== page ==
IMG_1632Since very early childhood I have loved this wonderful material of wood. Our backyard trees generously provided me the gift of sticks on the ground, which I could break with my hands or cut on with a pocket knife. I loved the different barks, the smell of cedar, and seeing what was inside fallen limbs of our giant pecan trees. I used my father’s tools to saw and nail old boards even before I started school.

Around the fourth grade a picture on the bottom of a tissue box of a carved American eagle with carving tools forever changed my world.  I bombarded my parents with questions about woodcarving and where to get those wonderful tools. The idea of creating shapes out of wood was new and magical to me. Eventually I acquired some basic carving tools and began to carve a few simple things. I very slowly learned techniques, and very quickly cut my fingers.

Around 12 years old I saw a print of Georgia O’Keeffe’s  painting “Pelvis with Pedernal” on the back of a Readers Digest magazine (inspiration often comes from unlikely places). It made me feel something new inside, and somehow I knew at that moment that she was my favorite artist. She still is.

Carving continued to be an interest, mostly to create realistic objects, but I never thought of myself as an artist. In my late 20’s I happened upon a large abstract sculpture, and similar to my O’Keeffe revelation, for the first time I experienced an awakening that a physical shape could stir emotions.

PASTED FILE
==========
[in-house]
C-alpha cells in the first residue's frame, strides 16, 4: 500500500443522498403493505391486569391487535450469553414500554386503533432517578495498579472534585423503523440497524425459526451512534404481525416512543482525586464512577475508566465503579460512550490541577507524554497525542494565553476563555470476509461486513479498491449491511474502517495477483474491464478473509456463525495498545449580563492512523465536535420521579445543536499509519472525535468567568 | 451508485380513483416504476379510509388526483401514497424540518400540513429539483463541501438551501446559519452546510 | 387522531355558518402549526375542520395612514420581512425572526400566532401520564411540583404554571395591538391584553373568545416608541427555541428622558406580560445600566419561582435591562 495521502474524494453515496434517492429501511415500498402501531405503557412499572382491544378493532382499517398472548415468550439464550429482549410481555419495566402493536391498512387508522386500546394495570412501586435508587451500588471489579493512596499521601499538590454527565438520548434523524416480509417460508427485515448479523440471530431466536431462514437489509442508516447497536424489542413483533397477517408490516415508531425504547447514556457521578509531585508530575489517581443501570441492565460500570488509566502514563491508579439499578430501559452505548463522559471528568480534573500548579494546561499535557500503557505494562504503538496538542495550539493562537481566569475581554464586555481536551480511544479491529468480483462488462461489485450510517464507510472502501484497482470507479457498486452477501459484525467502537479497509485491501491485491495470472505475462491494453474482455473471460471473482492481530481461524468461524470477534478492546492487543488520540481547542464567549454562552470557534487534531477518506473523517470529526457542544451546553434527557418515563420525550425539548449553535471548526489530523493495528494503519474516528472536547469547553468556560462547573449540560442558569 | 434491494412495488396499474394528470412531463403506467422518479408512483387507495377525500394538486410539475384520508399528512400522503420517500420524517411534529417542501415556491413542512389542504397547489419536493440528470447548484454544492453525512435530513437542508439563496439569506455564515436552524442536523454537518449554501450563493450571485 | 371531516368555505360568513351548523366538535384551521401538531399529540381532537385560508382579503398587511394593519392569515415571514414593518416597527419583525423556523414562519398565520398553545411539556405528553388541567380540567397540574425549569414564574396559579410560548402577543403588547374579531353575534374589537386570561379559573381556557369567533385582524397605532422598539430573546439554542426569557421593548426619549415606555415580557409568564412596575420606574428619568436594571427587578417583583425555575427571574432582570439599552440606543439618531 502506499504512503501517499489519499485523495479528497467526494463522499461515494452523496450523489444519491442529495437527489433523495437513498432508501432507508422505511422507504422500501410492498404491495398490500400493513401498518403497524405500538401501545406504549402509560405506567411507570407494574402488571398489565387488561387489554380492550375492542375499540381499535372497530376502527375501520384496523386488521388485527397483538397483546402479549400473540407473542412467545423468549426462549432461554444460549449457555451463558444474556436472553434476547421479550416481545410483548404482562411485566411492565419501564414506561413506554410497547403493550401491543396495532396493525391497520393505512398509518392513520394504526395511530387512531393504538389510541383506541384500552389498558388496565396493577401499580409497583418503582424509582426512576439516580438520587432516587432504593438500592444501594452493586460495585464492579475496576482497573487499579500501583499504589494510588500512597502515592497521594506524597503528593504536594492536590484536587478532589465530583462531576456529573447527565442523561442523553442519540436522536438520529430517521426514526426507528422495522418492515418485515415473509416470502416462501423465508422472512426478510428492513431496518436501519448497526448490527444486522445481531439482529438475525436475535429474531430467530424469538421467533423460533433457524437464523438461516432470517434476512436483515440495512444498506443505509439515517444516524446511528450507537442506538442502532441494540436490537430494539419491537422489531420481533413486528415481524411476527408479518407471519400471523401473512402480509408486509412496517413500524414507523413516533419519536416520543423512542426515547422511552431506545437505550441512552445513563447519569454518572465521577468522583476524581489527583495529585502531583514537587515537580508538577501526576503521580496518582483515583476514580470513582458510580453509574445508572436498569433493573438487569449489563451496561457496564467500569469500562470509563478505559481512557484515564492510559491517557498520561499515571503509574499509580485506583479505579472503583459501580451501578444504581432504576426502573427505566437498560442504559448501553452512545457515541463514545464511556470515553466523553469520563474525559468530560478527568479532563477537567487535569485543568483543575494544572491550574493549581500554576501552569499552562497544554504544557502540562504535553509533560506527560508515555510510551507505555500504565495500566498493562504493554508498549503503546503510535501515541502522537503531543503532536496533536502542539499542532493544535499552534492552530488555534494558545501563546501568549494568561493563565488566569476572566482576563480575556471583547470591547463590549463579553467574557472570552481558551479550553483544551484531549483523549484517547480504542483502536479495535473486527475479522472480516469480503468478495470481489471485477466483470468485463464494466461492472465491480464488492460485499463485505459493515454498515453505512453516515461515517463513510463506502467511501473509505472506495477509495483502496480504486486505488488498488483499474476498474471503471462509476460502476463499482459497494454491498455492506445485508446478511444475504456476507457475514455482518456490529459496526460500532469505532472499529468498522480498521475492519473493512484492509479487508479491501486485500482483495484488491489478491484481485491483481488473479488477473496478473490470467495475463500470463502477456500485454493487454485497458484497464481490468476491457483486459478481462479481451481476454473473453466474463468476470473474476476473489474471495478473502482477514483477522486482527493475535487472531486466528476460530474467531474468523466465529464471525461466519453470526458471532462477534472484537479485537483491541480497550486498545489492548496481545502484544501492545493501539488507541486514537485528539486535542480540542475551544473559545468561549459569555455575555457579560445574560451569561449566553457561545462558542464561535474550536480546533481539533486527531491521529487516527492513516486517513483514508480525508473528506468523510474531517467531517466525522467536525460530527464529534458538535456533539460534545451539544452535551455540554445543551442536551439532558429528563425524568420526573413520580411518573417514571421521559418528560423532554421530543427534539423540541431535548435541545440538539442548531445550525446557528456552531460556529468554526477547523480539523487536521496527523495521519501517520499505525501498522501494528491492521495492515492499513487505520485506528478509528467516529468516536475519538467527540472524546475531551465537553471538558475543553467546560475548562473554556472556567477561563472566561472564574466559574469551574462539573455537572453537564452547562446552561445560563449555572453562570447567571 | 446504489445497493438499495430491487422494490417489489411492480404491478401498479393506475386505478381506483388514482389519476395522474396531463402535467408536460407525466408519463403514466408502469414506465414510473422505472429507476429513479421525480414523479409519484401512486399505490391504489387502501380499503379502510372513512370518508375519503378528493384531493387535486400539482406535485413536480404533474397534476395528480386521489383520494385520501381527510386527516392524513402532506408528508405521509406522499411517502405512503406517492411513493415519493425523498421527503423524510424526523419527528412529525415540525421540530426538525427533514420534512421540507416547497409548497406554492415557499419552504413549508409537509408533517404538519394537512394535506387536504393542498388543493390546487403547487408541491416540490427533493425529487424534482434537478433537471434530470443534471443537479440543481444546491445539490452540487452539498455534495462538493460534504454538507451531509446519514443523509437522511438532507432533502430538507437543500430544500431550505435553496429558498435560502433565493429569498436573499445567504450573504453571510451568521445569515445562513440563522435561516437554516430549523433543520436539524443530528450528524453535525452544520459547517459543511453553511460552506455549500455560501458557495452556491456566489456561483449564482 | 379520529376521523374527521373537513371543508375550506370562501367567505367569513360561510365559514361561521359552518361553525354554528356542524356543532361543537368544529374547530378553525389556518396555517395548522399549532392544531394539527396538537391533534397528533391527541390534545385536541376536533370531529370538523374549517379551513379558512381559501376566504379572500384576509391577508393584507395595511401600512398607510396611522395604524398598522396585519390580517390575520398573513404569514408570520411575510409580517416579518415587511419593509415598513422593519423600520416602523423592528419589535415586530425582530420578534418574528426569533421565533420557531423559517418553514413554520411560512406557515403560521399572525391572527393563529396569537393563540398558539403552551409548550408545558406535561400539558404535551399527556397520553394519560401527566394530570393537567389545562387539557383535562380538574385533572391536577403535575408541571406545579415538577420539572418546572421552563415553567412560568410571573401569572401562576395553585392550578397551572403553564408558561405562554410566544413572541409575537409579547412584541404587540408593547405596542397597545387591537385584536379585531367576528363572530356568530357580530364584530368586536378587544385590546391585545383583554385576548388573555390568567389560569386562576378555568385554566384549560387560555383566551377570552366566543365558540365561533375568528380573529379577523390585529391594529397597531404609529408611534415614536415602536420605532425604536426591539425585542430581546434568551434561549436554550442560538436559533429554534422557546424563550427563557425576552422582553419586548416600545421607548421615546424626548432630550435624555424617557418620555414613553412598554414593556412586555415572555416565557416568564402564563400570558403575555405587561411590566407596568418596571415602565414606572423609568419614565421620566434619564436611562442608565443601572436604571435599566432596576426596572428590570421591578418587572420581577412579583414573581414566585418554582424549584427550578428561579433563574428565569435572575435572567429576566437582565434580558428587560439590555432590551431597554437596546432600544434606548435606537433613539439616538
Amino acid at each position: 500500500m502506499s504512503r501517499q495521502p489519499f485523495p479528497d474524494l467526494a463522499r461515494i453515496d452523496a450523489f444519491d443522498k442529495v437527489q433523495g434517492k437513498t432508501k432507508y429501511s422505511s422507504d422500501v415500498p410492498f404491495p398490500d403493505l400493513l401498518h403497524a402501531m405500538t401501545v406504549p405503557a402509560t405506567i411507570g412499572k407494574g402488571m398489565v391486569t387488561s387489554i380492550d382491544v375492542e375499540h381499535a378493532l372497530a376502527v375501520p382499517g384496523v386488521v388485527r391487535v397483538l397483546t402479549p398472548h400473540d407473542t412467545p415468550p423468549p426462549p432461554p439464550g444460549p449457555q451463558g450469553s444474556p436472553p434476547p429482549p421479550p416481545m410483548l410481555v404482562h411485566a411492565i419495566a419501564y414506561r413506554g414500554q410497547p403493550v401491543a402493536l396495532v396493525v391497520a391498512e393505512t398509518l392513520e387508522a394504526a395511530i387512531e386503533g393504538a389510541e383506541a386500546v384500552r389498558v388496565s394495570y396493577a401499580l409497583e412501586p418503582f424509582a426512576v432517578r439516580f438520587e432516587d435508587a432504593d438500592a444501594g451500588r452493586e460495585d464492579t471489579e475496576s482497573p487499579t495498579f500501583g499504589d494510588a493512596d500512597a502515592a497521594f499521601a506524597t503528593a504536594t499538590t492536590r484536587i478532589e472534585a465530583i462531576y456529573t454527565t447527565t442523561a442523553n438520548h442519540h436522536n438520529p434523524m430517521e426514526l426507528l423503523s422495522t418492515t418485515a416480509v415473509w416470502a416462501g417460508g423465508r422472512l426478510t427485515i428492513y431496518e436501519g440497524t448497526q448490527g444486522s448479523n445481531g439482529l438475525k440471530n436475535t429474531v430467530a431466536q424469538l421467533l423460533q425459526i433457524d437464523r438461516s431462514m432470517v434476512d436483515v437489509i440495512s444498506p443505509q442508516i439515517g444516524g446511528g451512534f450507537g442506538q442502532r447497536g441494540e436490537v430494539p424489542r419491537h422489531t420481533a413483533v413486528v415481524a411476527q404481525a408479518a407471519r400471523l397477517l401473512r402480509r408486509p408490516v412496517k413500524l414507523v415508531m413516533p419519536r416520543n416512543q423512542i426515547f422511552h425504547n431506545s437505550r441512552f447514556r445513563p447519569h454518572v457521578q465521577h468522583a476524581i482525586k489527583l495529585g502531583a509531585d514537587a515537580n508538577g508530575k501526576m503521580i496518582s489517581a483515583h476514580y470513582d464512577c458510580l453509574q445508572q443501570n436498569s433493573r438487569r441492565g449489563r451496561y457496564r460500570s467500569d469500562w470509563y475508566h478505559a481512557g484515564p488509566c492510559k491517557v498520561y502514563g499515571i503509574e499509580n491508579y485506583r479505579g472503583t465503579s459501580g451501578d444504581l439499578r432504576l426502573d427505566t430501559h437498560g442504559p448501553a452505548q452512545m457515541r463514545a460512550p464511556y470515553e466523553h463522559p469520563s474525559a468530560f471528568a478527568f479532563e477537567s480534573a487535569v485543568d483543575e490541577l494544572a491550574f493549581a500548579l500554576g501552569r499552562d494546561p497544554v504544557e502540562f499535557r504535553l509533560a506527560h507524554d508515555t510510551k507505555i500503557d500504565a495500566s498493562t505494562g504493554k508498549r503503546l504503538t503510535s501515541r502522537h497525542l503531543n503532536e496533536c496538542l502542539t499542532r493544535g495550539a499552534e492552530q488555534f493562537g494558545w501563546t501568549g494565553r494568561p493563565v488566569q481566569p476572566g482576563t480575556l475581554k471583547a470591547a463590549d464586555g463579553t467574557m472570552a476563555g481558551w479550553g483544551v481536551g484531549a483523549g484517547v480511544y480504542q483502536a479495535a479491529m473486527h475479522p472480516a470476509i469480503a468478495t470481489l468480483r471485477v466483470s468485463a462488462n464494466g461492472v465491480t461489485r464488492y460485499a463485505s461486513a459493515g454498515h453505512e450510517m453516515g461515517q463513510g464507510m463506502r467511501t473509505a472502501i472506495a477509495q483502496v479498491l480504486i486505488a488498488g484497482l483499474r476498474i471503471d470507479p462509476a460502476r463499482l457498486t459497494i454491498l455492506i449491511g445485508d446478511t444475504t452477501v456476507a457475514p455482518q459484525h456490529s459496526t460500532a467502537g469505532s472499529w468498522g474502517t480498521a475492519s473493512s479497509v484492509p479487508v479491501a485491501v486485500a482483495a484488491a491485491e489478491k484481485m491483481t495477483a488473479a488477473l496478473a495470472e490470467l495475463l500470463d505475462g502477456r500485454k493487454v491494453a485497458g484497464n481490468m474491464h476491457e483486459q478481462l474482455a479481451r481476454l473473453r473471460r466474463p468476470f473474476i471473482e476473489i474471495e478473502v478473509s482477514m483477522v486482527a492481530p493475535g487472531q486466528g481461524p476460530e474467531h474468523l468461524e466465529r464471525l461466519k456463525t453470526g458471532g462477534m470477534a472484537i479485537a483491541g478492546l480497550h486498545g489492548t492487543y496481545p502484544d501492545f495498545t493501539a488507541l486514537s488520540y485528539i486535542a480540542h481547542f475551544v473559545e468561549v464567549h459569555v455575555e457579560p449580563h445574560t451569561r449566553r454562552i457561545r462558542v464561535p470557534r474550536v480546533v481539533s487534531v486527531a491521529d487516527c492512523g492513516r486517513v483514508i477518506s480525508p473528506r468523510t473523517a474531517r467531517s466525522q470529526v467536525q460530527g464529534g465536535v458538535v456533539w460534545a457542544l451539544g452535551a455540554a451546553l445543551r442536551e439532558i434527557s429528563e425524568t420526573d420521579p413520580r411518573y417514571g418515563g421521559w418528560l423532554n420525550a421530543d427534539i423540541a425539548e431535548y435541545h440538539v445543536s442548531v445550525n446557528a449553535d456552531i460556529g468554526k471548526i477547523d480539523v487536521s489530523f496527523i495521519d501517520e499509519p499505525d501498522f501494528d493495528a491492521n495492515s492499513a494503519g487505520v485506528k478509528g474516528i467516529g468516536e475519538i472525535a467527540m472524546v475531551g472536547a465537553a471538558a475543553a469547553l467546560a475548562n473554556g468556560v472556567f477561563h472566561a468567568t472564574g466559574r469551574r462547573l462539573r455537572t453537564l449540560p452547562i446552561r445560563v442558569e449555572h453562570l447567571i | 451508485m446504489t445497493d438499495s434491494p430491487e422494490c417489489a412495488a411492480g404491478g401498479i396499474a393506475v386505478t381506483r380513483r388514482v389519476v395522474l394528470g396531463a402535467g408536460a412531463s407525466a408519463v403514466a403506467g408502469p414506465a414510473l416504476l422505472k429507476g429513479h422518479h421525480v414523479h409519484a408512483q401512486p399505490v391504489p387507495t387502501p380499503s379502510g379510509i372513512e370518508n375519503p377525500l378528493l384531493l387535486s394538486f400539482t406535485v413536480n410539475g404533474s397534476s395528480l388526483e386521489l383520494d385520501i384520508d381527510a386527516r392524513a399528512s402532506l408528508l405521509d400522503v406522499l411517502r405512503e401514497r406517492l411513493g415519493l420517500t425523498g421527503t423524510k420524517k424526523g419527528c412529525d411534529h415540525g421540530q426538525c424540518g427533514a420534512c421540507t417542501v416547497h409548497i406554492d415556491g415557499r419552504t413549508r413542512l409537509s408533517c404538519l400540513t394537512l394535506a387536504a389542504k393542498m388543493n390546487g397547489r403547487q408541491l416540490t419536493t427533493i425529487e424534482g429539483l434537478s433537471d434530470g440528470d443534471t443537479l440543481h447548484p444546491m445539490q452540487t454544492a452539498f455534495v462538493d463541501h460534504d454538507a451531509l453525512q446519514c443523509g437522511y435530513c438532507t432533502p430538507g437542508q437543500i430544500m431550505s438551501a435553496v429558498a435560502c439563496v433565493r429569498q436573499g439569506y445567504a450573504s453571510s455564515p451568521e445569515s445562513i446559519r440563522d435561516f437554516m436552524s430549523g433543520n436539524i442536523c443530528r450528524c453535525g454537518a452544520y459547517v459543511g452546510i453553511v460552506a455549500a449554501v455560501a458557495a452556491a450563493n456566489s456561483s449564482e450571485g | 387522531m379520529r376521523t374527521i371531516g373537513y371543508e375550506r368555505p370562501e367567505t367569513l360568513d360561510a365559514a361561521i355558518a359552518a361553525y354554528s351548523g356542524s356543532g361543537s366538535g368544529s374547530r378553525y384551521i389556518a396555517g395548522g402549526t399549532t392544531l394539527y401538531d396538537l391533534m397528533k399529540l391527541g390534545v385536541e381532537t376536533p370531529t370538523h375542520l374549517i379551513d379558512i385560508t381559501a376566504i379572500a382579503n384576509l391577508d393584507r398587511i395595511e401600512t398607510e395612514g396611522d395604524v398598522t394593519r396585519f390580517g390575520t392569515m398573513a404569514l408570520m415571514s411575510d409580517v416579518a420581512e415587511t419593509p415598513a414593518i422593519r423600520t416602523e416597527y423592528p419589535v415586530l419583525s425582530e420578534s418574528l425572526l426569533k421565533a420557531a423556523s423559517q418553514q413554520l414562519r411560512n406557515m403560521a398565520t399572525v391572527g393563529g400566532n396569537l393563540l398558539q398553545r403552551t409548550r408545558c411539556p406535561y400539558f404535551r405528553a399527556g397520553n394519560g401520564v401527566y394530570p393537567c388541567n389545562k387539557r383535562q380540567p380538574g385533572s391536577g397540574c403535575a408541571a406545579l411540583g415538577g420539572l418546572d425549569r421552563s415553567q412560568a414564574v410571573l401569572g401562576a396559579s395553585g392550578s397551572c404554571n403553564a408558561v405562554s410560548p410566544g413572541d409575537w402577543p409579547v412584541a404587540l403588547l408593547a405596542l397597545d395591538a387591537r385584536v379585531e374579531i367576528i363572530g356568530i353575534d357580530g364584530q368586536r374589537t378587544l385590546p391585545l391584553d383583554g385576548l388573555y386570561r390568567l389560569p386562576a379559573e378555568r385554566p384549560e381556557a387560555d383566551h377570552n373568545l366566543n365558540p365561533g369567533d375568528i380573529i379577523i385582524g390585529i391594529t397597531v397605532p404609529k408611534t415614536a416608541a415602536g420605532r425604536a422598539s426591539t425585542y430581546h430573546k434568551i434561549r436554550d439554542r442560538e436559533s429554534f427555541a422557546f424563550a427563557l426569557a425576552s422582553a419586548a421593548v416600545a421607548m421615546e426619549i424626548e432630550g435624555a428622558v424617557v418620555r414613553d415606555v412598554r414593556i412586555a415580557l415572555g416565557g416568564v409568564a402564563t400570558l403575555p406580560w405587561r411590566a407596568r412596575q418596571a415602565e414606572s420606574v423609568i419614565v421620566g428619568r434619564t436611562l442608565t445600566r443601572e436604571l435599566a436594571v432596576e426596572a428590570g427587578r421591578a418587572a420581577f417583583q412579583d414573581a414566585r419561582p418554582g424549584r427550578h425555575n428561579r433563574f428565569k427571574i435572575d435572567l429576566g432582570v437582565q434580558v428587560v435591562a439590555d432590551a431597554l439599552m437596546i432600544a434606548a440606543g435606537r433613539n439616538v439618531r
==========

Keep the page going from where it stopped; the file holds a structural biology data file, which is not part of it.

Years of adult life happened and carving continued as an occasional pastime until one day while drawing a sketch for a carving, I began to flow parts of it together as my own style emerged as if awakened suddenly from a deep sleep. I began to surrender to the idea that I, too, could be an artist, specifically a sculptor. It still took several years to say, out loud, to someone other than my family, that I was a wood sculptor. Upon saying it, I waited for laughter and the sky to fall, and neither happened.

I discovered rotary carving tools could give me the curves and flowing effects I was trying to achieve in my work. It is still just as hands-on and takes as much time as hand tools, maybe more so, at least the way I create. While some purist woodcarvers might say it is cheating, I like to say no one told me the rules, and that I would use an old egg beater if it created the effect I was needing.

I mostly work out of a small workshop my son and I built, my daughter and I stained, thanks to a generous funding gift from my wife. They are all very supportive of me.

I recently retired from a career in social work so I can devote more time to sculpting and other creative projects, and spending time with my family and my rescue dog, Denver.

I look forward to showing my work every September at the wonderful Sculpture Celebration in Lenoir, NC sponsored by the Caldwell Arts Council. And I am very excited to be offering my work for sale at the One of A Kind Gallery, LLC in Pinehurst, NC.

When someone asks me which of my pieces is my favorite, the answer never changes, it is always the next one.